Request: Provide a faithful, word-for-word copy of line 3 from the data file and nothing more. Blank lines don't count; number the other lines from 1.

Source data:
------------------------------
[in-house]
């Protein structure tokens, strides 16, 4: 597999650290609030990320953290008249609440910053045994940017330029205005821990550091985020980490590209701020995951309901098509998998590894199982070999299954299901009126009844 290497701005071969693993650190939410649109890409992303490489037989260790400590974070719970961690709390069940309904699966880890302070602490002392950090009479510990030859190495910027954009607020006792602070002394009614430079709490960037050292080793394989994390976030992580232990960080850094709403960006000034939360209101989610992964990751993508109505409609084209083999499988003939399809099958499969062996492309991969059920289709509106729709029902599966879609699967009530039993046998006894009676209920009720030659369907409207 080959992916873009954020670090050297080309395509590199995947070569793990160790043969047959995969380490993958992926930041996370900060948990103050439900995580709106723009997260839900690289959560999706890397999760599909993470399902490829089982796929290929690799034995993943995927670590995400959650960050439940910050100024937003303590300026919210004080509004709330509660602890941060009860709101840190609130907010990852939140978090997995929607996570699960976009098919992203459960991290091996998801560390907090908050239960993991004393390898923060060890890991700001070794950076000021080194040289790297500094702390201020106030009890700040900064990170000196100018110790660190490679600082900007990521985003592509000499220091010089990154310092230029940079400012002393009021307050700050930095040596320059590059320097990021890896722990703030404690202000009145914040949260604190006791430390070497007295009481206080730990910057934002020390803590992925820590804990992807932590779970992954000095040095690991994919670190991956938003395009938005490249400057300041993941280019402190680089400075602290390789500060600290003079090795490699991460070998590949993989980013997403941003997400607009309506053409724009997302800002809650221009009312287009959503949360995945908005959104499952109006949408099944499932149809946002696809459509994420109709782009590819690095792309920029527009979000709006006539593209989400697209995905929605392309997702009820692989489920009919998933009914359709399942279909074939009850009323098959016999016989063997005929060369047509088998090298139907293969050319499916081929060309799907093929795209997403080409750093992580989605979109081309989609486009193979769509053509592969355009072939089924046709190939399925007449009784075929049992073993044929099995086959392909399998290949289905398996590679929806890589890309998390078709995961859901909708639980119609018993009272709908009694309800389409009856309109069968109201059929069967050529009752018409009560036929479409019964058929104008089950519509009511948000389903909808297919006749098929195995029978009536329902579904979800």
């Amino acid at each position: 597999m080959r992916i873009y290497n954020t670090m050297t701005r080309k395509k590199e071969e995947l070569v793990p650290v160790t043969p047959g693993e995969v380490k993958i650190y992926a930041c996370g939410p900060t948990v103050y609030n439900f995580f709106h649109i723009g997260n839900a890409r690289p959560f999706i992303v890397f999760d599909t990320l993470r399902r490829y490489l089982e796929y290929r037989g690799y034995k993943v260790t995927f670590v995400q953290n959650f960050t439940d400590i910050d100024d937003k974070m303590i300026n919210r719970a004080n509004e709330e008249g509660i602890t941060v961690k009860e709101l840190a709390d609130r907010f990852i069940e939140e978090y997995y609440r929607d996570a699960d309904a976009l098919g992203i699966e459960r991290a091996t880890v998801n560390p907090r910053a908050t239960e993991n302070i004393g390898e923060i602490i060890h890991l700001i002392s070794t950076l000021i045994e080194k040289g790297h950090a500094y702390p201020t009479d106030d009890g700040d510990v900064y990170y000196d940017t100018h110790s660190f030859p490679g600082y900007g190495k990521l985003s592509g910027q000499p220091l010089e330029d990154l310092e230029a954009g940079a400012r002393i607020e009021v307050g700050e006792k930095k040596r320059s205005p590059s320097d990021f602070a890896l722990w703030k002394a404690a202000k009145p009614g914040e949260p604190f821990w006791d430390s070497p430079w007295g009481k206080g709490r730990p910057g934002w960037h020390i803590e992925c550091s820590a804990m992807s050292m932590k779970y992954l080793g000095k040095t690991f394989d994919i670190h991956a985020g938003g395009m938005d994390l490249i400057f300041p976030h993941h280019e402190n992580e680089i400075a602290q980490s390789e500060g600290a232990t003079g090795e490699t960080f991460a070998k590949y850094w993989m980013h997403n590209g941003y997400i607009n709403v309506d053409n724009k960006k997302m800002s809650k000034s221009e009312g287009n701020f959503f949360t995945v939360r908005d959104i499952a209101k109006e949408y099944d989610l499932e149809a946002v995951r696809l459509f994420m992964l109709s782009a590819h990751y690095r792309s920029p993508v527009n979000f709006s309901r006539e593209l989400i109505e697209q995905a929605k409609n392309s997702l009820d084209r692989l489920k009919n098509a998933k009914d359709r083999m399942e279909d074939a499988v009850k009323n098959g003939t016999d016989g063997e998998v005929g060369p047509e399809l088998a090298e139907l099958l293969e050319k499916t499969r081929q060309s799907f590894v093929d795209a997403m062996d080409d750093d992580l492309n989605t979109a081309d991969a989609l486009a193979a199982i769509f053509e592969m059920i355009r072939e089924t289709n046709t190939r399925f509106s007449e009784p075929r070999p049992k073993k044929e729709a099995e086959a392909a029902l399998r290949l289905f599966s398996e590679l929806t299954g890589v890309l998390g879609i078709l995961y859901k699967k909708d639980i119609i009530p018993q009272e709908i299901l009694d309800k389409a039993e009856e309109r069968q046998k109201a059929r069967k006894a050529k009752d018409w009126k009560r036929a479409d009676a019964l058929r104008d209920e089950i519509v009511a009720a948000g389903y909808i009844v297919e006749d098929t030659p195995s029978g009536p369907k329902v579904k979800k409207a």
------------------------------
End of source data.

């Amino acid at each position: 597999m080959r992916i873009y290497n954020t670090m050297t701005r080309k395509k590199e071969e995947l070569v793990p650290v160790t043969p047959g693993e995969v380490k993958i650190y992926a930041c996370g939410p900060t948990v103050y609030n439900f995580f709106h649109i723009g997260n839900a890409r690289p959560f999706i992303v890397f999760d599909t990320l993470r399902r490829y490489l089982e796929y290929r037989g690799y034995k993943v260790t995927f670590v995400q953290n959650f960050t439940d400590i910050d100024d937003k974070m303590i300026n919210r719970a004080n509004e709330e008249g509660i602890t941060v961690k009860e709101l840190a709390d609130r907010f990852i069940e939140e978090y997995y609440r929607d996570a699960d309904a976009l098919g992203i699966e459960r991290a091996t880890v998801n560390p907090r910053a908050t239960e993991n302070i004393g390898e923060i602490i060890h890991l700001i002392s070794t950076l000021i045994e080194k040289g790297h950090a500094y702390p201020t009479d106030d009890g700040d510990v900064y990170y000196d940017t100018h110790s660190f030859p490679g600082y900007g190495k990521l985003s592509g910027q000499p220091l010089e330029d990154l310092e230029a954009g940079a400012r002393i607020e009021v307050g700050e006792k930095k040596r320059s205005p590059s320097d990021f602070a890896l722990w703030k002394a404690a202000k009145p009614g914040e949260p604190f821990w006791d430390s070497p430079w007295g009481k206080g709490r730990p910057g934002w960037h020390i803590e992925c550091s820590a804990m992807s050292m932590k779970y992954l080793g000095k040095t690991f394989d994919i670190h991956a985020g938003g395009m938005d994390l490249i400057f300041p976030h993941h280019e402190n992580e680089i400075a602290q980490s390789e500060g600290a232990t003079g090795e490699t960080f991460a070998k590949y850094w993989m980013h997403n590209g941003y997400i607009n709403v309506d053409n724009k960006k997302m800002s809650k000034s221009e009312g287009n701020f959503f949360t995945v939360r908005d959104i499952a209101k109006e949408y099944d989610l499932e149809a946002v995951r696809l459509f994420m992964l109709s782009a590819h990751y690095r792309s920029p993508v527009n979000f709006s309901r006539e593209l989400i109505e697209q995905a929605k409609n392309s997702l009820d084209r692989l489920k009919n098509a998933k009914d359709r083999m399942e279909d074939a499988v009850k009323n098959g003939t016999d016989g063997e998998v005929g060369p047509e399809l088998a090298e139907l099958l293969e050319k499916t499969r081929q060309s799907f590894v093929d795209a997403m062996d080409d750093d992580l492309n989605t979109a081309d991969a989609l486009a193979a199982i769509f053509e592969m059920i355009r072939e089924t289709n046709t190939r399925f509106s007449e009784p075929r070999p049992k073993k044929e729709a099995e086959a392909a029902l399998r290949l289905f599966s398996e590679l929806t299954g890589v890309l998390g879609i078709l995961y859901k699967k909708d639980i119609i009530p018993q009272e709908i299901l009694d309800k389409a039993e009856e309109r069968q046998k109201a059929r069967k006894a050529k009752d018409w009126k009560r036929a479409d009676a019964l058929r104008d209920e089950i519509v009511a009720a948000g389903y909808i009844v297919e006749d098929t030659p195995s029978g009536p369907k329902v579904k979800k409207a």